At the undergraduate level, Birkhead teaches introductory and upper-level courses on U.S. politics. Students praise the objectivity in his teaching and his ability to explain the subject in a clear and accessible manner. A pedagogical leader in his department, faculty and graduate teaching assistants in political science often turn to Birkhead for tips and suggestions on teaching. Birkhead serves as an undergraduate research mentor and also encourages students to get involved in his own research projects, including a polling observation study for the 2016 presidential election.

Since joining the Staley School of Leadership Studies in 2006, Finnegan has taught the school's Introduction to Leadership Concepts course, which serves 600 to 700 first-semester freshmen and meets once a week for two hours. He has been responsible for all facets of the course, including curriculum development, lectures, and training and supporting class leaders. He was even asked by authors of the textbook used for the course to assist them in updating it. Along with teaching upper-level undergraduate courses for the school, Finnegan was a driving force behind Kansas State University becoming a strengths-based campus that focuses on student engagement and well-being. All incoming freshmen at the university can take the Clifton Strengths for Students and receive strengths coaching.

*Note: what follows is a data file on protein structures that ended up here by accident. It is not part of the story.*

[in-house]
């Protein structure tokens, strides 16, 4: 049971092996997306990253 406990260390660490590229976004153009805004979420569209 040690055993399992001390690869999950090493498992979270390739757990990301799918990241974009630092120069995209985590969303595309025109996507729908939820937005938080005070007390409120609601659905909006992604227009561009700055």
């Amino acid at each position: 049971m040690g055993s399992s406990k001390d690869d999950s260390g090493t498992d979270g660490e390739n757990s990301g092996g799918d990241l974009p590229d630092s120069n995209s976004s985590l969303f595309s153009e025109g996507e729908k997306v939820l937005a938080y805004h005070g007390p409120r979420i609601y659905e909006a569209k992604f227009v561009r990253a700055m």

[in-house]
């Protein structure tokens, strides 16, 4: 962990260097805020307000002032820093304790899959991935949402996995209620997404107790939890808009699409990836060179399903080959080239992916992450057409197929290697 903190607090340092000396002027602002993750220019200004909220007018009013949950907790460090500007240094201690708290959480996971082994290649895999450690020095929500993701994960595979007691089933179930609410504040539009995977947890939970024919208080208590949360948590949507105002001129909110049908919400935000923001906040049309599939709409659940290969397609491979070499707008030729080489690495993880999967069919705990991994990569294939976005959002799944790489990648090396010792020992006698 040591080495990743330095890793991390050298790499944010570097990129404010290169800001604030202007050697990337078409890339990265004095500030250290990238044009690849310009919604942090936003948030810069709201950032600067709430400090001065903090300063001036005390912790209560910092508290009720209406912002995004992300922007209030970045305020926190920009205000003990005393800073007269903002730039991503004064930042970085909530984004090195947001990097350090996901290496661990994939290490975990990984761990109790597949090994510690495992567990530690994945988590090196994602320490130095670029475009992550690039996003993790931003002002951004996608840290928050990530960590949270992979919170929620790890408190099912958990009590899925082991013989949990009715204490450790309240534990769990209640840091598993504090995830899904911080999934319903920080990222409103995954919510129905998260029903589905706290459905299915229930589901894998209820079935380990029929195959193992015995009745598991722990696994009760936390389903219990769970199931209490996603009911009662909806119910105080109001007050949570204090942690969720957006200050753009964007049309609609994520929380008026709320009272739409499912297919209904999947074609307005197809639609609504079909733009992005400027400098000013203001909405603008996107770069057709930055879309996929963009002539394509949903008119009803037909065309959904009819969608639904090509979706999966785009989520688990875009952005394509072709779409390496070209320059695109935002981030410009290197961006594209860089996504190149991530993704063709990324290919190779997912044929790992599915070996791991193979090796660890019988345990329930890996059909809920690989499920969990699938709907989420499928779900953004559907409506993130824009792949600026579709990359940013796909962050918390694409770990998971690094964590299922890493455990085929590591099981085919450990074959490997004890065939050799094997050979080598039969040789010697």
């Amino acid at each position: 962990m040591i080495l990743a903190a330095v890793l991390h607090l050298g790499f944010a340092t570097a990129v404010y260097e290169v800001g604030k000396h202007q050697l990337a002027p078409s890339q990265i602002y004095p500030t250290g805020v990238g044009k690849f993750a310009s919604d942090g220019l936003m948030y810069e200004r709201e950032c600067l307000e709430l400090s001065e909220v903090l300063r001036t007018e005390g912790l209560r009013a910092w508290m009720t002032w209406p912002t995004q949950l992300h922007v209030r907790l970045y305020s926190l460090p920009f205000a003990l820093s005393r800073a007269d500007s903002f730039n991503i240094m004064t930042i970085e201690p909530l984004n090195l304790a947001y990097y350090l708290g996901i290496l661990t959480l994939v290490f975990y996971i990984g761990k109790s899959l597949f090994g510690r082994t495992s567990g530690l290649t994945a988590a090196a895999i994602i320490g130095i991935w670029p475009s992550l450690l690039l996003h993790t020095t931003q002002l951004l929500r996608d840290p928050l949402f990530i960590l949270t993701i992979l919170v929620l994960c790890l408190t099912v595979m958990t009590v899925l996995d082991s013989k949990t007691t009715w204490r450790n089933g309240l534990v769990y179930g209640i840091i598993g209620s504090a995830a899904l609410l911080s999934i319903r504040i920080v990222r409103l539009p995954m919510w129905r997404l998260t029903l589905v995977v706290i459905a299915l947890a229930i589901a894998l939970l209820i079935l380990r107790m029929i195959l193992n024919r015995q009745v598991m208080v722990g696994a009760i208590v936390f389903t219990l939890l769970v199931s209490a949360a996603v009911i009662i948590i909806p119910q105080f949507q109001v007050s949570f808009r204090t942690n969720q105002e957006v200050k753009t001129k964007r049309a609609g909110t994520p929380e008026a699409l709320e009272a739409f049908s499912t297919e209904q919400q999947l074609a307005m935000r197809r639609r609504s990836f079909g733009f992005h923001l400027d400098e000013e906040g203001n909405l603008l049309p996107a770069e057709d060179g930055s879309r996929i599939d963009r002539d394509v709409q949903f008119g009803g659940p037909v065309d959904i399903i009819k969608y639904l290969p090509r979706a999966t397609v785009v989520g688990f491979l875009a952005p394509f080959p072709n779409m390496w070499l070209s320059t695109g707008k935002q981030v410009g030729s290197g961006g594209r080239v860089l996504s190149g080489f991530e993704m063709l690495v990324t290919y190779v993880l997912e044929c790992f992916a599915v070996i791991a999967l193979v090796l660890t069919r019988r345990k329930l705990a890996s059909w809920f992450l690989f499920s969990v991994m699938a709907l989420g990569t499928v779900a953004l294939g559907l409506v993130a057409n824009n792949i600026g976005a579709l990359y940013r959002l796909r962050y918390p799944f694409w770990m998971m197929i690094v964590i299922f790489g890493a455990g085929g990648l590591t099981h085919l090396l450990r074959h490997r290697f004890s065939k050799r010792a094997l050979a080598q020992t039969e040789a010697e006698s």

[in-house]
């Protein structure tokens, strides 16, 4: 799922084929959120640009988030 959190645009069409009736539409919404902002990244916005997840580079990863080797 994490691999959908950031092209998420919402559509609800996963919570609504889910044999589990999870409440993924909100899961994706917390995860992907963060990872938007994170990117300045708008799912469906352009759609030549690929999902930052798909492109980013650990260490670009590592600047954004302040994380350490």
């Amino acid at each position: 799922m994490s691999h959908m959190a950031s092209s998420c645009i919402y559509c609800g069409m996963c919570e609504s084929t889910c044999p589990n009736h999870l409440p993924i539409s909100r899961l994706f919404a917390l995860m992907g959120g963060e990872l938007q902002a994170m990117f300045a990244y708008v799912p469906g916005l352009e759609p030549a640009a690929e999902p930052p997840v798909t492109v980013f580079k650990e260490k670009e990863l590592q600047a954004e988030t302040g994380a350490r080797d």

Martens, a doctoral student in psychology, has taught a wide range of psychology courses, including Psychology of Women, General Psychology, Personality Psychology and Social Psychology. She also is the first graduate teaching assistant asked by the psychological sciences department to teach Forensic Psychology and is currently teaching Psychology of Mass Communications. Her class sizes have ranged from 25 to 75 students. Martens also leads and manages a team of four undergraduate research assistants each semester. Her teaching has several other honors, including the Midwestern Association of Graduate Schools' Excellence in Teaching Award, the Stamey Award for Teaching Excellence from the College of Arts and Sciences, and the Graduate Instructor Award from the psychological sciences department.